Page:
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Customer Reviews

4.3 out of 5 stars
Hazen 34;Kiki34; Cuyler: A Baseball Biography
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Price:$25.00+ Free shipping with Amazon Prime

The first thing you notice about this book is the price which you may feel is steep for a paperback. I can assure you this book is worth it. Author Ronald Waldo has written a wonderful biography about his favorite player, Hazen "Kiki" Cuyler. Cuyler's middle name of "Shirley" came from his mother's maiden name. Despite being his favorite player the author writes a straight forward account of this member of baseball's Hall of Fame.

Cuyler grew up in Michigan and made a successful effort in achieving his dream of a career in major league baseball. Author Waldo relates Cuyler's experiences with the Pittsburgh Pirates from 1921-1927. Cuyler was released by the Pirates following the 1927 World Series in which Cuyler spent the Series against the Yankees on the bench due to a personality conflict with Owner Barney Dreyfuss and Manager Donie Bush. The author provides both sides of this clash and lets the reader make his own conclusions.

Ballplayers often spent a lot of time abusing their body through the use of tobacco and alcohol, but Cuyler promised his father he would refrain from the use of both products. Cuyler spent his off-season hunting and fishing to keep himself in shape.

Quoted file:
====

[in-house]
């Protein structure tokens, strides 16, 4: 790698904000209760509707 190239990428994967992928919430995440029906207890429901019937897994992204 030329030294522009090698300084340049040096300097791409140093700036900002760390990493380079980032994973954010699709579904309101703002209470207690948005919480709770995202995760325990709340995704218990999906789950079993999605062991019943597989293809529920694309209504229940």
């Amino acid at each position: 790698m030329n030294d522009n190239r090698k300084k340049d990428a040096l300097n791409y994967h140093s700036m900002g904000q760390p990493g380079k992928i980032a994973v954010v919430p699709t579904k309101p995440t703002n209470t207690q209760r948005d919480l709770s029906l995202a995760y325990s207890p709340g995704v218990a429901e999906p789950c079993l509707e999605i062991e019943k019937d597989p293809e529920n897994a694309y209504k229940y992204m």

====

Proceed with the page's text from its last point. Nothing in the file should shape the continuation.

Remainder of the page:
Following the 1927 season Cuyler signed with the Chicago Cubs and joined a Murderers' Row of Hack Wilson, Leo "Gabby" Hartnett, and Riggs Stephenson among other stars which appeared in the World Series of 1929 and 1932. During his years with the Cubs Cuyler enjoyed playing for his favorite manager, Joe McCarthy. Cuyler spent the remainder of his baseball career with the Cincinnati Reds and a brief stint with the Brooklyn Dodgers in addition to spending time in the minor leagues managing the Chattanooga Lookouts and the Atlanta Crackers. Cuyler was briefly reunited as a coach for his favorite manager, Joe McCarthy, in 1949.

Author Waldo mentions that Cuyler received his nickname from teammates who hollered "Ki Ki" whenever their was a fly ball to be caught. I have read previously that because Cuyler stuttered whenever he gave his last name he stuttered the pronunciation and it came out "Ki Ki" Cuyler. Since the author doesn't mention this I feel conflicted as to how he got his nickname.

This is a worthy biography of a member of the Baseball Hall of Fame. Cuyler was a dedicated baseball and family man who passed away at the young age of 51 from a heart attack in 1950.
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on May 4, 2015
Kiki Cuyler was a great outfielder who mostly played with the Chicago Cubs during the Roaring Twenties. On the old 'Leave it to Beaver' television show, Ward Cleaver mentions to June that he once saw Kiki go 4 for 4. I remembered the name when I came across the book. The book is an entertaining read. The 1929 Chicago Cubs featured great stars like Hack Wilson, Riggs Stevenson and Kiki Cuyler but they were swept by Connie Mack and his Philadelphia Athletics.
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on May 3, 2013